Definition queries (1)
- First, let’s have a look at the attribute layer of the Empty_Buildings layer.
For those of you knowing Dutch, there are two fields related to building use. Huidige_fu with means the building’s current use, and Toekomstig, which relates to the future building use. Let’s make sure we only find buildings that can be used as offices in the near future.
- As you might have guessed, it is time to use some definition queries again. Before moving on, enable the Empty_buildings layer in the contents pane so we can see if our definition query takes effect.
- Right-click the layer in the contents pane, select Properties, select Definition Query, and finally press Add Clause.
- For Field select Toekomstig, keep is Equal to, select Kantoor (office) under Values, press Add and finally OK.
- Note that there are different values that include office as well. We could add different clauses to our definition query for each of these. I will limit myself to adding one other clause to show you how it is done, but it is a very similar process to before. Start with pressing Add Clause. In front of the field selection drop-down, you can select a logical operator (And or Or). Make sure OR is selected. This makes sure that we sure that we want to show all records which are equal to either the value in our first clause OR our second clause. Selecting and would mean that only fields get shown that have two specific value for Toekomstig. Since this is impossible (fields only have one value), no records would get shown.Continue by selecting Toekomstig for the field, keep is Equal to, select Kantoor (office) under Values and finally press Add. Your window should look like this:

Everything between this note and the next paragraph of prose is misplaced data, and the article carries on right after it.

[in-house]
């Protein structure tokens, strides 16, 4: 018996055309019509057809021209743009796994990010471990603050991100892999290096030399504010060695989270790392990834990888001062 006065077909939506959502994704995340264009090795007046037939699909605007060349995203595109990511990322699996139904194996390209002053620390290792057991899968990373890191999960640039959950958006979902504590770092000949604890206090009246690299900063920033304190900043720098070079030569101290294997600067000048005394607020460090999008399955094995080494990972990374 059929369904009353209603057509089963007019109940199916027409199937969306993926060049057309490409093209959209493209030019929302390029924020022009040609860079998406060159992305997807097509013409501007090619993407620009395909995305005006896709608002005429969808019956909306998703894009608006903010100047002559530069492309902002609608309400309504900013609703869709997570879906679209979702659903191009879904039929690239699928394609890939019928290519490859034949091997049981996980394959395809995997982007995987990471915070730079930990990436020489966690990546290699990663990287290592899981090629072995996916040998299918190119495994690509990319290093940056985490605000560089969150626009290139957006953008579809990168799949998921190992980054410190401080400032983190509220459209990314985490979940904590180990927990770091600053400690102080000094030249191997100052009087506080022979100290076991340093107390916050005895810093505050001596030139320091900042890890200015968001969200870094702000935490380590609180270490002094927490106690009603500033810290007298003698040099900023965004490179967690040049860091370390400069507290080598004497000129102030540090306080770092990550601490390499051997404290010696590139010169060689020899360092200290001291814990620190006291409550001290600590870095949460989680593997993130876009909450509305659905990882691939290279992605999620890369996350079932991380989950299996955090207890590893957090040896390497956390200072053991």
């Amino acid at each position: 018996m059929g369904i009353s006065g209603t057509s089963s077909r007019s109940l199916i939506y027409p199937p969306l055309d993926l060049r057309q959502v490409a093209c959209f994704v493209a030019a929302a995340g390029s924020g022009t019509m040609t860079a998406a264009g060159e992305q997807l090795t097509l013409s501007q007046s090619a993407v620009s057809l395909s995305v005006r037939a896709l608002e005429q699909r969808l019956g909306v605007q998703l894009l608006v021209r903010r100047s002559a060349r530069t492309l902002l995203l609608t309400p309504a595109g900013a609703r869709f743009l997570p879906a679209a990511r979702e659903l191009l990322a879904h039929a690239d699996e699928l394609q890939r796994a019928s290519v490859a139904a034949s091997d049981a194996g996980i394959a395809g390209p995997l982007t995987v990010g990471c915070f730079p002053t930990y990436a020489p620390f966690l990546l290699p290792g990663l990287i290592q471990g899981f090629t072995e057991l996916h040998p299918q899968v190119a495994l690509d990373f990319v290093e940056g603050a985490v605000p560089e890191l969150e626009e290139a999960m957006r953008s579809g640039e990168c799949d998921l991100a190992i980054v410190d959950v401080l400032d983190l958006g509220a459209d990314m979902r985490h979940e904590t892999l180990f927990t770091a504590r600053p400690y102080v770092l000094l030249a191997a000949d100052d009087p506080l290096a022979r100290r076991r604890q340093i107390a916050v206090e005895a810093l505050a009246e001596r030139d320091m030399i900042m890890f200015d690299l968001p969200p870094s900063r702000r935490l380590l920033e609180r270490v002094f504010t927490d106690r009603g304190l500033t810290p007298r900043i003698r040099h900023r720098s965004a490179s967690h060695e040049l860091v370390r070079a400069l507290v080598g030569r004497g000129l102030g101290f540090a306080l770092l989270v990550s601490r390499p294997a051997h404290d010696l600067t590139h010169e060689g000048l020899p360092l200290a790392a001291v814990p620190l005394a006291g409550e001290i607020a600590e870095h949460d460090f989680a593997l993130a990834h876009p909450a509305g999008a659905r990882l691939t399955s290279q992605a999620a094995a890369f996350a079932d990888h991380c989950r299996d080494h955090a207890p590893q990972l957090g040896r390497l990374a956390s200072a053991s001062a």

One issue remains. We actually also want to set a minimum size for offices. We can do this with definition queries as well, but when we try to add a definition query for this field it will not allow setting conditions based on its numeric value (e.g. the field must be greater or equal to 100). This is once again due to the text type of the field. This means we will have to use our beloved field calculator again to convert our values to a numeric (long) value.
Let’s go through it quickly. If you have trouble remembering how exactly to do this you can refer back to part 2.
- Open the attribute table of the EMPTY_BUILDINGS layer if it is not open.
- Click the Add field button above the attribute table. Set Field Name is set to Size and make sure the Data Type is set to Long.
- On the ribbon and the Fields tab, find the Changes group and select Save.
- Back on the attribute table, right-click the Size field, and select Calculate Field. The only thing you should have to change on the Geoprocessing pane is the expression field. Make sure the text field under Size = equals !Bruto_vloe!. To finish, press run at the bottom right of the window. The Size field should now be updated with the values of the Bruto_vloe field, but now as numeric (long) type.